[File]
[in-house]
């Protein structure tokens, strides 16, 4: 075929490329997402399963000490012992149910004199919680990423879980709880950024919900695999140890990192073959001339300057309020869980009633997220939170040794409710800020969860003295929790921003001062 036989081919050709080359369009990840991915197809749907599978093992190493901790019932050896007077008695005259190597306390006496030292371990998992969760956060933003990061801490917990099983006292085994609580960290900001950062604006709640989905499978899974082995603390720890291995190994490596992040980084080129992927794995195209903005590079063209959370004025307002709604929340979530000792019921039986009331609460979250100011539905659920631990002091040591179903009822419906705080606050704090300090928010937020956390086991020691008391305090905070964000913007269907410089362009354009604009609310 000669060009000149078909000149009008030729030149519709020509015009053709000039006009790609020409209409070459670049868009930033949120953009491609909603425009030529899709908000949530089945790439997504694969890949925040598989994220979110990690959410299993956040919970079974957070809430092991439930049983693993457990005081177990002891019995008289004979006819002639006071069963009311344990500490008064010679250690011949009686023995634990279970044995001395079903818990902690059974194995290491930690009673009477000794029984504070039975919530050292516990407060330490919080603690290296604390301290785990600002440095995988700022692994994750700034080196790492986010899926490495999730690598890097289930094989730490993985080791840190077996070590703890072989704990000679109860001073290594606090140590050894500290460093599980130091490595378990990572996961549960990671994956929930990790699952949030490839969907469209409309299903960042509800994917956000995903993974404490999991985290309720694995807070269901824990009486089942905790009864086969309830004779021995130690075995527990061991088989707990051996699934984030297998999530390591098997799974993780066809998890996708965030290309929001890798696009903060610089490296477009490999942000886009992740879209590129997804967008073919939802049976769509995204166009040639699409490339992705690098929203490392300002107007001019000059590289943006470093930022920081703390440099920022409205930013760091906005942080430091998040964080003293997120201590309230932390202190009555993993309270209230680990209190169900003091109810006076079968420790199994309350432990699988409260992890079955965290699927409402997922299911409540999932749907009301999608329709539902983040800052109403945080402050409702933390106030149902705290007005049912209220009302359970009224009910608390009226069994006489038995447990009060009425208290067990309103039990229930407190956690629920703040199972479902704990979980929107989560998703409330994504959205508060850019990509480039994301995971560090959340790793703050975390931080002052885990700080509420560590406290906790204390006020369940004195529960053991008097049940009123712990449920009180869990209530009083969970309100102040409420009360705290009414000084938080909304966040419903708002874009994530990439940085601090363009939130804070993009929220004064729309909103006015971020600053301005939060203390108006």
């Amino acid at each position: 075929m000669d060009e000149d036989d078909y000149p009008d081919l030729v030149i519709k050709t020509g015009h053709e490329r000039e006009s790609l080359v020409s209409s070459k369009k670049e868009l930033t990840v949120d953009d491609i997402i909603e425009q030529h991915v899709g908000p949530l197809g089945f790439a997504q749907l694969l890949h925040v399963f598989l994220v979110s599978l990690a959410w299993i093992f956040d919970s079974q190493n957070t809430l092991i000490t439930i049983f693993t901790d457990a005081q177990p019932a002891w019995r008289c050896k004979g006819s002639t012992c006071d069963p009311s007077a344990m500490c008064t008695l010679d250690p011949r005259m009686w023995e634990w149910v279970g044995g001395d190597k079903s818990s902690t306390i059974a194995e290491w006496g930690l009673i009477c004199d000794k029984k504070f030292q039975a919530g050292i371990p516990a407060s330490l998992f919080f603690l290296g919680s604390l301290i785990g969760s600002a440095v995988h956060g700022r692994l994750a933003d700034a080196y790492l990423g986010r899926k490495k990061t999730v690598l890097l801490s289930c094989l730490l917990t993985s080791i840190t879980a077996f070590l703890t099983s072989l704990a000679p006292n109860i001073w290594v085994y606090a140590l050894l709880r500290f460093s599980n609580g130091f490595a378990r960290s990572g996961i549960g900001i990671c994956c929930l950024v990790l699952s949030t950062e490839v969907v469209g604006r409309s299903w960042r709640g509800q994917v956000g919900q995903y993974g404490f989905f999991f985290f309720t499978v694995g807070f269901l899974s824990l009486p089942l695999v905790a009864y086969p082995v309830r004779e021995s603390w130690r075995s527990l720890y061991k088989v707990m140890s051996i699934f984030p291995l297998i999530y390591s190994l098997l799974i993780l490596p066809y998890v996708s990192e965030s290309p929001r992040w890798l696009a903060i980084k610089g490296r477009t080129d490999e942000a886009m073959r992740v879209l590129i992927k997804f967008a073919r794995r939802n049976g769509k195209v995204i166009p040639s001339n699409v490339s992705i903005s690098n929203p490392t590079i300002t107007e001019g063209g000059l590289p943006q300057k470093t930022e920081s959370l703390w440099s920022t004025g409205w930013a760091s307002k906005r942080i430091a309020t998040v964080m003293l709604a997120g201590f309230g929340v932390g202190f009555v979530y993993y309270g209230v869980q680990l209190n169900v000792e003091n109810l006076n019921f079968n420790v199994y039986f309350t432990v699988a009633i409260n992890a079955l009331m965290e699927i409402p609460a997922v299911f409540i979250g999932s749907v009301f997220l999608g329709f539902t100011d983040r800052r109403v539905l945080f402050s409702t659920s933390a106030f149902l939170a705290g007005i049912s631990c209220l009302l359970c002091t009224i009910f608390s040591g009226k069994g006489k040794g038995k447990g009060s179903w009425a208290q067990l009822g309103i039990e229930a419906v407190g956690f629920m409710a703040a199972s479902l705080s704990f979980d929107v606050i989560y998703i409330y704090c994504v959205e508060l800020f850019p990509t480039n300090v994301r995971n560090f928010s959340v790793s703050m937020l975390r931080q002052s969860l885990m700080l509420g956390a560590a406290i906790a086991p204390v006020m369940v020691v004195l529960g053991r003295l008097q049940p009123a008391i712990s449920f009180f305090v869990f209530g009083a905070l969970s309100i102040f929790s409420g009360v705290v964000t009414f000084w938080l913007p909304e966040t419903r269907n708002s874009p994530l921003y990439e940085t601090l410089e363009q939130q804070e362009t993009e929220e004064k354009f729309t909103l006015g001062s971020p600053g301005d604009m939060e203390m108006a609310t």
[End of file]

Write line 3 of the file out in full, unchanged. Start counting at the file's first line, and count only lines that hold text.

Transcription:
């Amino acid at each position: 075929m000669d060009e000149d036989d078909y000149p009008d081919l030729v030149i519709k050709t020509g015009h053709e490329r000039e006009s790609l080359v020409s209409s070459k369009k670049e868009l930033t990840v949120d953009d491609i997402i909603e425009q030529h991915v899709g908000p949530l197809g089945f790439a997504q749907l694969l890949h925040v399963f598989l994220v979110s599978l990690a959410w299993i093992f956040d919970s079974q190493n957070t809430l092991i000490t439930i049983f693993t901790d457990a005081q177990p019932a002891w019995r008289c050896k004979g006819s002639t012992c006071d069963p009311s007077a344990m500490c008064t008695l010679d250690p011949r005259m009686w023995e634990w149910v279970g044995g001395d190597k079903s818990s902690t306390i059974a194995e290491w006496g930690l009673i009477c004199d000794k029984k504070f030292q039975a919530g050292i371990p516990a407060s330490l998992f919080f603690l290296g919680s604390l301290i785990g969760s600002a440095v995988h956060g700022r692994l994750a933003d700034a080196y790492l990423g986010r899926k490495k990061t999730v690598l890097l801490s289930c094989l730490l917990t993985s080791i840190t879980a077996f070590l703890t099983s072989l704990a000679p006292n109860i001073w290594v085994y606090a140590l050894l709880r500290f460093s599980n609580g130091f490595a378990r960290s990572g996961i549960g900001i990671c994956c929930l950024v990790l699952s949030t950062e490839v969907v469209g604006r409309s299903w960042r709640g509800q994917v956000g919900q995903y993974g404490f989905f999991f985290f309720t499978v694995g807070f269901l899974s824990l009486p089942l695999v905790a009864y086969p082995v309830r004779e021995s603390w130690r075995s527990l720890y061991k088989v707990m140890s051996i699934f984030p291995l297998i999530y390591s190994l098997l799974i993780l490596p066809y998890v996708s990192e965030s290309p929001r992040w890798l696009a903060i980084k610089g490296r477009t080129d490999e942000a886009m073959r992740v879209l590129i992927k997804f967008a073919r794995r939802n049976g769509k195209v995204i166009p040639s001339n699409v490339s992705i903005s690098n929203p490392t590079i300002t107007e001019g063209g000059l590289p943006q300057k470093t930022e920081s959370l703390w440099s920022t004025g409205w930013a760091s307002k906005r942080i430091a309020t998040v964080m003293l709604a997120g201590f309230g929340v932390g202190f009555v979530y993993y309270g209230v869980q680990l209190n169900v000792e003091n109810l006076n019921f079968n420790v199994y039986f309350t432990v699988a009633i409260n992890a079955l009331m965290e699927i409402p609460a997922v299911f409540i979250g999932s749907v009301f997220l999608g329709f539902t100011d983040r800052r109403v539905l945080f402050s409702t659920s933390a106030f149902l939170a705290g007005i049912s631990c209220l009302l359970c002091t009224i009910f608390s040591g009226k069994g006489k040794g038995k447990g009060s179903w009425a208290q067990l009822g309103i039990e229930a419906v407190g956690f629920m409710a703040a199972s479902l705080s704990f979980d929107v606050i989560y998703i409330y704090c994504v959205e508060l800020f850019p990509t480039n300090v994301r995971n560090f928010s959340v790793s703050m937020l975390r931080q002052s969860l885990m700080l509420g956390a560590a406290i906790a086991p204390v006020m369940v020691v004195l529960g053991r003295l008097q049940p009123a008391i712990s449920f009180f305090v869990f209530g009083a905070l969970s309100i102040f929790s409420g009360v705290v964000t009414f000084w938080l913007p909304e966040t419903r269907n708002s874009p994530l921003y990439e940085t601090l410089e363009q939130q804070e362009t993009e929220e004064k354009f729309t909103l006015g001062s971020p600053g301005d604009m939060e203390m108006a609310t």